The Unwanted Summer Break

For academia’s precariously employed, it will be a long, hot #AdjunctSummer.

May 25, 2015

Adjuncting, as we know, is a constant struggle for anyone who does it full time. For women especially, wage theft, labor exploitation, institutional sexism and parenting issues intersect to affect their working conditions—and, by extension, their students’ learning conditions.

Consider this, from Clare Dale: “I’ve been told that, as a woman, it is often assumed I am bringing in a second income. This is archaic and wrong.”

Or this, from Susan Gill: “Could the fact that imposter syndrome disproportionately affects female academics mean they are more likely to accept precarious conditions?”

A former adjunct remembers something similar to Clare’s experience: her department assumed that, as a wife and parent, she wouldn’t want full-time work. (We’d love to hear from any men who’ve experienced something similar, if there are any.) Two other adjunct mothers are also the breadwinners, which is nearly impossible on their salaries without outside assistance—especially during the summer, when they might not be paid.

Clearly, when we speak of contingent labor in higher education, we are also speaking about gender. But summer is a particularly stressful time for adjuncts, particularly because the semester ends and they don’t know whether they’ll be hired next semester.

At PrecariCorps—the nonprofit I cofounded with Brianne Bolin and Kat Jacobsen—we’re supporting adjuncts financially and professionally. The three of us know from personal experience how tough it is financially to be an adjunct. In talking with others and considering our own experiences, we decided that the best course of action was getting money for adjuncts’ personal and professional needs.

Since January, we’ve received over 30 donations and made 6 financial awards (with several more coming soon) to help adjuncts with rent, car insurance, child care, and other bills. We’ve been collaborating with Women In Higher Education, New Faculty Majority, and other activist organizations to raise awareness and funds to help adjuncts in need. We’ll keep working with these and other organizations, while encouraging other activist groups to do the same. Fixing higher education and helping those grossly underserved by it will take collaboration, multi-front organizing, and regular signal-boosting.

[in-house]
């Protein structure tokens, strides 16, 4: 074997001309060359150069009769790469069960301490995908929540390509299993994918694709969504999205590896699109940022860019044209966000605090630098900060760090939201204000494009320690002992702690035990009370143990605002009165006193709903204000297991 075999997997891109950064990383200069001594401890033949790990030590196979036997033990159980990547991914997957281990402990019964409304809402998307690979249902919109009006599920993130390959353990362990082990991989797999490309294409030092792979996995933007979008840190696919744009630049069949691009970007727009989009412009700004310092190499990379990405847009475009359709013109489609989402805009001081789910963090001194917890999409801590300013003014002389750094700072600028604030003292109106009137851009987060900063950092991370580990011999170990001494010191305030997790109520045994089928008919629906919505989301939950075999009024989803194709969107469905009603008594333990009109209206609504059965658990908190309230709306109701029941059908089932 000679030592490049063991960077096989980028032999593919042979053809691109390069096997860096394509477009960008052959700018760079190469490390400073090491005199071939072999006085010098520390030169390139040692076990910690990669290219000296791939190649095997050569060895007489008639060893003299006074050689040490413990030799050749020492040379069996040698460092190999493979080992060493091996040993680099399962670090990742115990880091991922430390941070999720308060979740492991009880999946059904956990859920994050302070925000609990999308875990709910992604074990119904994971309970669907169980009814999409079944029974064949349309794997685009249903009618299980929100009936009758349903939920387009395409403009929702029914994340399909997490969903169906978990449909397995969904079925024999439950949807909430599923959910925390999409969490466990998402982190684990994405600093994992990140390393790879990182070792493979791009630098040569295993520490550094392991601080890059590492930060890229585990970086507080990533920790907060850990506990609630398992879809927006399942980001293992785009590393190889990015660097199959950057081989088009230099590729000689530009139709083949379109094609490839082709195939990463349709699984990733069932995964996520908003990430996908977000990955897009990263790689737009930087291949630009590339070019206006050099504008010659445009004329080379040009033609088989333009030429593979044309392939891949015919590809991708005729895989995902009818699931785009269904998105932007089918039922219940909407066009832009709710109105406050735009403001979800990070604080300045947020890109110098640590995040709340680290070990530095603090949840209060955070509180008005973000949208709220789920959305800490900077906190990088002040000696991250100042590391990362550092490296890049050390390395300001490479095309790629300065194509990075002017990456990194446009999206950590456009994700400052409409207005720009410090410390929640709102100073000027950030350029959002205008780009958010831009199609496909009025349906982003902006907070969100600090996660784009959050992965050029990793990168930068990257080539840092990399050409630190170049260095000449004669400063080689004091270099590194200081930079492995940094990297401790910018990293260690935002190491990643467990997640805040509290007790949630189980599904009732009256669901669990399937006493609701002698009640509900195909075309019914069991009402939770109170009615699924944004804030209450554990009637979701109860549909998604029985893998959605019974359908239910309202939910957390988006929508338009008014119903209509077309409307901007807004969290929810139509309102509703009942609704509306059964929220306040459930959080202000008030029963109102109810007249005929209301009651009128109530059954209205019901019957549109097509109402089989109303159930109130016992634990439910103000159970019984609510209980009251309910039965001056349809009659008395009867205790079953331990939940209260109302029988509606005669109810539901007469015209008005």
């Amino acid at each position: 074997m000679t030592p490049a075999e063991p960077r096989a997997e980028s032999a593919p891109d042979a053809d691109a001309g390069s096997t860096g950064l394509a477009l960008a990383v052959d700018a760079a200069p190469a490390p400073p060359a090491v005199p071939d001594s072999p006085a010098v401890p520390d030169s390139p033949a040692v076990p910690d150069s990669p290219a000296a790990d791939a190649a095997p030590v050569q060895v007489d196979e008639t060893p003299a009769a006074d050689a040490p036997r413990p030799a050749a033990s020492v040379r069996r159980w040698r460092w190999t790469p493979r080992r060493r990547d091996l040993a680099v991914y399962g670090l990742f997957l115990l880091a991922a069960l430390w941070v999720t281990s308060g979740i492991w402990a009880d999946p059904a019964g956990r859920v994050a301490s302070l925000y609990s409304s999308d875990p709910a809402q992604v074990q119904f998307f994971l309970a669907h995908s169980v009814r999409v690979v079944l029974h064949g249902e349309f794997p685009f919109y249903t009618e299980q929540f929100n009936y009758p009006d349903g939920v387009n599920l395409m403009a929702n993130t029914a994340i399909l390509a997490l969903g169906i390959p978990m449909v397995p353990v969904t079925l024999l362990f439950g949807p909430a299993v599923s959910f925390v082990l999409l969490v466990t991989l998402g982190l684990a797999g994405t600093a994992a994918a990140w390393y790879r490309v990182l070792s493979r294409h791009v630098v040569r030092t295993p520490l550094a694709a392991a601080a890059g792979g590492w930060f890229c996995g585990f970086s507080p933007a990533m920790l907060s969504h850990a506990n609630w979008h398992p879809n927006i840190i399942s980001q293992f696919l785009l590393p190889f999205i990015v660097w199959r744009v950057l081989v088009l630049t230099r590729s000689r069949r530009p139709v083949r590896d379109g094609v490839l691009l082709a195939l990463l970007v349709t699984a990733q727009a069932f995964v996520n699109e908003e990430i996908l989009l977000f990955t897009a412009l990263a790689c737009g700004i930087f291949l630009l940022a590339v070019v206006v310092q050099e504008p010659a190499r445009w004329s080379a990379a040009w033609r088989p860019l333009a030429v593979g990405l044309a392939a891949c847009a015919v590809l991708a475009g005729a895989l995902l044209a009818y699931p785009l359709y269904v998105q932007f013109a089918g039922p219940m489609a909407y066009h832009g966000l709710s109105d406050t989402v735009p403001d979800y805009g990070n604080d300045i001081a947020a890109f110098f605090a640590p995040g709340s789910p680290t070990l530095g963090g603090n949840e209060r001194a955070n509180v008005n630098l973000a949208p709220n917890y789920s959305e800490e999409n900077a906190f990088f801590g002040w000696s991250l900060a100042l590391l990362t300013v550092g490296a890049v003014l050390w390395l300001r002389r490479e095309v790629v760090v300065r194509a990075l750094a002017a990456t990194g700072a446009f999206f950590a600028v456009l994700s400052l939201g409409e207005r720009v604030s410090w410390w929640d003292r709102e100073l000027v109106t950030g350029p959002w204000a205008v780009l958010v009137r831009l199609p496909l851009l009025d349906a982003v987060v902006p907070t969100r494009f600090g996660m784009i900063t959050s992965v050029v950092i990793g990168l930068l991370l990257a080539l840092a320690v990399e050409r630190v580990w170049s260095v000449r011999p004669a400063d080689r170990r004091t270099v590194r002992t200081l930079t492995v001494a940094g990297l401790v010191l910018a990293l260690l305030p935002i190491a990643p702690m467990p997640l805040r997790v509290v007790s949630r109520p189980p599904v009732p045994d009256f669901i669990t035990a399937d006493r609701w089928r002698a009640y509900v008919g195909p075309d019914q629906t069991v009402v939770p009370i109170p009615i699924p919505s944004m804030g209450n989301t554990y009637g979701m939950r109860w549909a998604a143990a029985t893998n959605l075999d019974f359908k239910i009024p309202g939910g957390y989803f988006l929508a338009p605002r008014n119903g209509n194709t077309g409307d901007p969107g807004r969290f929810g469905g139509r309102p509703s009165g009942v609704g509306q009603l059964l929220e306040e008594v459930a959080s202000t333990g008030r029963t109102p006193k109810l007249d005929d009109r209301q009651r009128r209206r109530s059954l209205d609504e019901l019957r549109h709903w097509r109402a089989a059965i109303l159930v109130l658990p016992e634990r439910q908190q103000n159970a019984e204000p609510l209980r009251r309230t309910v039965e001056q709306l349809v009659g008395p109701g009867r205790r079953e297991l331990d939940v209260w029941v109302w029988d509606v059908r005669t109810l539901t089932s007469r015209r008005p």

Among other things, PrecariCorps runs a series of True Stories about different aspects of adjuncts’ lives, particularly where gender and contingency intersect. We’ve run four True Stories so far: all by women, and all speaking to common issues in higher ed. These True Stories echo other conversations on social media and in adjuncts’ offices about the systemic nature of the precariat’s problems.

For most adjuncts, supporting themselves is nearly impossible on their salaries without outside assistance—especially during the summer, when they might not be paid.

  • As of mid-May, one adjunct is still “not sure yet if I have a summer class, and not sure how long a temporary office job at school will go. I’m trying to look for other work but it’s nearly finals week right now, so time has been limited. In a nutshell, summer is extremely uncertain.”

  • One adjunct will be working part time in his family’s home repair and maintenance business—perhaps “cleaning gutters for full-time professors and administrators,” he says. He, like many other adjuncts, worries about enrollment all year, but especially in the summer: “My classes fill up because students like me. Full timers take my classes because theirs aren't full. I lose. Students lose.”

  • For Linda J. Lee, “Summer is very rough. There are four months between the last spring & first fall pay dates. Those fortunate enough to have summer courses legitimately fear course cancellation due to under-enrollment. Or, they get reduced pay on a per-student basis. All the prep and marginally less grading, but for significantly less pay.”

  • Fellow activist Lee Kottner: “When the recession hit in 2008, that salary became a liability for [my] company and I was ‘downsized,’ and decided to return to teaching and freelancing. Because of the economy, there wasn’t much freelance work either, so most of my income came from teaching at the satellite campus of a small Catholic liberal arts college in the South Bronx. The pay was laughable, worse than it had been ten years before: $1100 for a six-credit class, and I was confined to teaching 8 credits at most so the school wouldn’t have to provide benefits.”

These tales of #AdjunctTruth are just a sample of the kinds of economic and professional struggles adjuncts face. From now until September, we’re running #AdjunctSummer tweets and stories about adjuncts’ summer plans, experiences, and strategies for making ends meet.

Bills, child care, and other financial needs do not stop when adjuncts aren’t teaching. Even during the school year they rarely receive institutional funding for supplies, research, conference travel, and other important professional expenses. Some will go on unemployment (see here).

We’re always eager to run as many of these PrecariTales as we can. If you’re interested in writing one for us, contact me: joe@precaricorps.org. You choose the topic or experience, and your anonymity is guaranteed.

Tell your story, encourage other adjuncts to do the same, and reach as many professors, students, and parents as possible. As PrecariCorps stresses often, the more adjuncts speak out about their experiences and struggles, the more they can take control of the narrative of contingency.

Joseph Fruscione is a former adjunct professor who now works as a freelance editor and writer in the Washington, D.C., area. He’s also co-founder and Communications Director of PrecariCorps. Find him on Twitter: @ProfessorEx74 and @PrecariCorps.



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